2yo Horse Racing Expert -
Thursday, 10 December 2020
Sir Peter O'Sullevan's Top Grand National Moments
The Voice of Racing.
Sir Peter O'Sullevan, was knighted in 1997, after his 50th and last Grand National commentary, when 14/1 shot Lord Gyllene won by an impressive 25 lengths for trainer Steve Brookshaw, ridden by Tony Dobbin in the ownership of Stan Clarke.
O'Sullevan worked for the BBC from 1948 to 1997. Those early races being broadcast on radio with the first televised Grand National in 1960.
Over the years he commentated on the highs and lows of the Grand National using his trusty, old binoculars which came from a German submarine.
Historic victories include:
The 1967 triumph of Foinavon who one at odds of 100/1, after avoiding a mass pile-up at the 23rd fence, which in 1984 was official named after John Kempton's nine-year-old gelding.
Who will ever forget the victories in 1973, 1974 & 1977 of Red Rum, vintage years of the Grand National for trainer Ginger McCain.
“They’re willing him home now! The 12-year-old Red Rum, being preceded only by loose horses, being chased by Churchtown Boy… They’re coming to the Elbow, just a furlong now between Red Rum and his third Grand National triumph! He gets a tremendous reception, you’ve never heard one like it at Liverpool… and Red Rum wins the National!”
The success of Red Rum helped bring the National to a global audience and made this astonishing horse a household name.
What makes the Grand National a race to savour are the stories told. Ask anyone and they will have their favourite horse, trainer, jockey...
For me personally, Aldaniti, West Tip and the lesser known Classified touch my heart for different reasons - not all because of winning but exceptional thoroughbreds who headed to Aintree with a battling spirit which made their names live eternally in my heart and mind.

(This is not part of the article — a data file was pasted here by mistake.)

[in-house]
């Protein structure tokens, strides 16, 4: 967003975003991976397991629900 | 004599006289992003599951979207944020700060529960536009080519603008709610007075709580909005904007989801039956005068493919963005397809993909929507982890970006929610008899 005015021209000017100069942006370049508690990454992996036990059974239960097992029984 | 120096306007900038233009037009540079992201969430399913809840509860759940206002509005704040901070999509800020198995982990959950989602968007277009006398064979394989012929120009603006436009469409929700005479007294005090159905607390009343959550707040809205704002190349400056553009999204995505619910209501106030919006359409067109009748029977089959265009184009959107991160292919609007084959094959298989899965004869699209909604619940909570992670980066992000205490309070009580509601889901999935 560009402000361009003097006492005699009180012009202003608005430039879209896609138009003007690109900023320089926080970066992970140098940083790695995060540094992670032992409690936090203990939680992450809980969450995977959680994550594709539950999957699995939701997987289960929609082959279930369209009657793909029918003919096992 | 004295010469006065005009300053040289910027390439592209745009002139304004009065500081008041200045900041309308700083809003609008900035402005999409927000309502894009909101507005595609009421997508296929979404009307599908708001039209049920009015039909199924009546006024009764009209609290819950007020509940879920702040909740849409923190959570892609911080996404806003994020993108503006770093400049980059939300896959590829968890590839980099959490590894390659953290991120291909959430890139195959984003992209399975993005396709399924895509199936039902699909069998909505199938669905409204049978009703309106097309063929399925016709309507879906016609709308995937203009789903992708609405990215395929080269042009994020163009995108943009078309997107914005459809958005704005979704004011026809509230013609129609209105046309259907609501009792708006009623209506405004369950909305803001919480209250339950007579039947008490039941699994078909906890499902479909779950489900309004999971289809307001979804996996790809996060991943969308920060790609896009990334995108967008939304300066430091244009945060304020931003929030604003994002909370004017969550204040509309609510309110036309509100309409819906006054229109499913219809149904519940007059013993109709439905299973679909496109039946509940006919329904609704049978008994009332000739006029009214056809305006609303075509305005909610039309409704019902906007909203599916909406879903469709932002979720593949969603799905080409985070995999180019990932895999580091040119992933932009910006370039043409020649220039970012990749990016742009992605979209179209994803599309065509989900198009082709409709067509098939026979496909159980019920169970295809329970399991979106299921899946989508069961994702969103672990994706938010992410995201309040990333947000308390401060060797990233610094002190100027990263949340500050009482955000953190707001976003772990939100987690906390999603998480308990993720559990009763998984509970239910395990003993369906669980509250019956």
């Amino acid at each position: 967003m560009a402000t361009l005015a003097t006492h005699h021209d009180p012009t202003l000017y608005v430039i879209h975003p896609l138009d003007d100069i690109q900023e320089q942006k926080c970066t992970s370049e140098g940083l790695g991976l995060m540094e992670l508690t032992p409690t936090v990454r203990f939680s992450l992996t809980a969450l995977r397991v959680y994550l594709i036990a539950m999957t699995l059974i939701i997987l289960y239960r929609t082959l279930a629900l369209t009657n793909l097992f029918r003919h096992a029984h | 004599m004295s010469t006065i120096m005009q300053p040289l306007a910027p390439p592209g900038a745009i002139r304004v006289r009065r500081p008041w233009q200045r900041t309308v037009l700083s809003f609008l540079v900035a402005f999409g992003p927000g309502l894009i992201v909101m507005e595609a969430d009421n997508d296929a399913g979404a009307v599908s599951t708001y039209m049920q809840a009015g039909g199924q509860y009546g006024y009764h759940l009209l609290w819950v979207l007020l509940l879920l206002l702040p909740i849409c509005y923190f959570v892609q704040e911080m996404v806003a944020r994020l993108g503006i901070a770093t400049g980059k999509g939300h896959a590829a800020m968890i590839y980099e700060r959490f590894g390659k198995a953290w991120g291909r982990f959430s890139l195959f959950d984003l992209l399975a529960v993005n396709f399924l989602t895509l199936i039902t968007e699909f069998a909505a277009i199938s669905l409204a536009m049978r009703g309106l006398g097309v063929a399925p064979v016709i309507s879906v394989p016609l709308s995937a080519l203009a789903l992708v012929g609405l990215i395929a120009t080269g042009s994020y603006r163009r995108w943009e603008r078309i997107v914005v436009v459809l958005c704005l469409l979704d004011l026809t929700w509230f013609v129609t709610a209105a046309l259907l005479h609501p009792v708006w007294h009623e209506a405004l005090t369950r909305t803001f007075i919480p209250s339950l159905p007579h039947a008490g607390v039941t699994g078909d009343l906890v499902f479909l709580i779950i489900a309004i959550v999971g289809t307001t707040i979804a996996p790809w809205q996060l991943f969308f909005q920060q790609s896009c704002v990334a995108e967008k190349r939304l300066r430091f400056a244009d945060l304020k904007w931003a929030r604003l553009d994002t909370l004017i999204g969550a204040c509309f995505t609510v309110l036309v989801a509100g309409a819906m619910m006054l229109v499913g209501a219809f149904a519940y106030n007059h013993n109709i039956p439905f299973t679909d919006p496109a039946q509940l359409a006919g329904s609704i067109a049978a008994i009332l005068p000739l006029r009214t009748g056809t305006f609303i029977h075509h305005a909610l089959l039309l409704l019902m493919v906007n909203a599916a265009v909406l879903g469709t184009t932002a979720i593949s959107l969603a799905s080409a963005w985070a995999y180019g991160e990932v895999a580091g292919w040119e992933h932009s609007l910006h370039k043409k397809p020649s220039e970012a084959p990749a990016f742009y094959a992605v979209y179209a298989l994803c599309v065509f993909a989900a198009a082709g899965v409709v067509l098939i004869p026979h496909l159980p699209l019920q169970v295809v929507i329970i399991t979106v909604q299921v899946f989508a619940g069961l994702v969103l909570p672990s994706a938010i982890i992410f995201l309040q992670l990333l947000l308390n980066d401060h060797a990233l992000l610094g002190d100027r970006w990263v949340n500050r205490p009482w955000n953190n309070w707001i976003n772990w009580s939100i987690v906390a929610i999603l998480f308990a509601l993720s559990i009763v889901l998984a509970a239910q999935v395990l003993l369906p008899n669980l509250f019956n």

One of the most memorable came back in 1981 with two warriors in the form of man and horse: Bob Champion and Aldaniti, both as strong as steel.
Their story captured the reality of hope over adversity.
Bob Champion battling cancer, while his trusty steed almost crippled with leg problems. But it was destined for this heroic duo to win one of the most emotional stories in Grand National history.
In 1984, the film Champions played by John Hurt was well received and especially the music score by Carl Davis that's now synonymous with the Greatest Steeplechase in the World.
However, it was the Grand National that was dubbed ''the race that never was'' when 30 of the 39 runner failed to realise it was a false start, which many will remember.
O'Sullevan declared: ''It's the greatest disaster in the history of the Grand National.''
Sir Peter O'Sullevan was ''The Voice of Racing'' who raised the quality of commentating on horse racing. He passed away at the age of 97 from cancer at his London home.
This year's race will have much to do with Tiger Roll who won the last two Nationals before Coronavirus put pay to 2020. After disappointing on his return to racing, George Elliott's charge will need to be back to his best to achieve the unprecedented Red Rum.